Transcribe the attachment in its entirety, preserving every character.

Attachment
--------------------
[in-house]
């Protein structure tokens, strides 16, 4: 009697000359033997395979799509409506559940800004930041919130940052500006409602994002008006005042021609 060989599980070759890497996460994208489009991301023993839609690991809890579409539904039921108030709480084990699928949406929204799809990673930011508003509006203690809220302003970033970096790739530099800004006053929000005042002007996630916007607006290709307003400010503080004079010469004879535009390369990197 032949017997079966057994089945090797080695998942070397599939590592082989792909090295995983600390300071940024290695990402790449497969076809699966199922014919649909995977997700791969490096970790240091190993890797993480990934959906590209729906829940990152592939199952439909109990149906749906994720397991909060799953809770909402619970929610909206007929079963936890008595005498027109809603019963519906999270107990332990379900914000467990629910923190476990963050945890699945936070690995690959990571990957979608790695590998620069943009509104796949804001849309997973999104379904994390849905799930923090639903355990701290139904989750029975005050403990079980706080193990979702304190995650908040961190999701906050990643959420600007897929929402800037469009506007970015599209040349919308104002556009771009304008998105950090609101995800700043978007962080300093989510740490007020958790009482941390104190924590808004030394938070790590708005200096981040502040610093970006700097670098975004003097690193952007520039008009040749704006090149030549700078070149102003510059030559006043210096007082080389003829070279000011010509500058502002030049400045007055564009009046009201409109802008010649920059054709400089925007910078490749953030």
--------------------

[in-house]
């Protein structure tokens, strides 16, 4: 009697000359033997395979799509409506559940800004930041919130940052500006409602994002008006005042021609 060989599980070759890497996460994208489009991301023993839609690991809890579409539904039921108030709480084990699928949406929204799809990673930011508003509006203690809220302003970033970096790739530099800004006053929000005042002007996630916007607006290709307003400010503080004079010469004879535009390369990197 032949017997079966057994089945090797080695998942070397599939590592082989792909090295995983600390300071940024290695990402790449497969076809699966199922014919649909995977997700791969490096970790240091190993890797993480990934959906590209729906829940990152592939199952439909109990149906749906994720397991909060799953809770909402619970929610909206007929079963936890008595005498027109809603019963519906999270107990332990379900914000467990629910923190476990963050945890699945936070690995690959990571990957979608790695590998620069943009509104796949804001849309997973999104379904994390849905799930923090639903355990701290139904989750029975005050403990079980706080193990979702304190995650908040961190999701906050990643959420600007897929929402800037469009506007970015599209040349919308104002556009771009304008998105950090609101995800700043978007962080300093989510740490007020958790009482941390104190924590808004030394938070790590708005200096981040502040610093970006700097670098975004003097690193952007520039008009040749704006090149030549700078070149102003510059030559006043210096007082080389003829070279000011010509500058502002030049400045007055564009009046009201409109802008010649920059054709400089925007910078490749953030």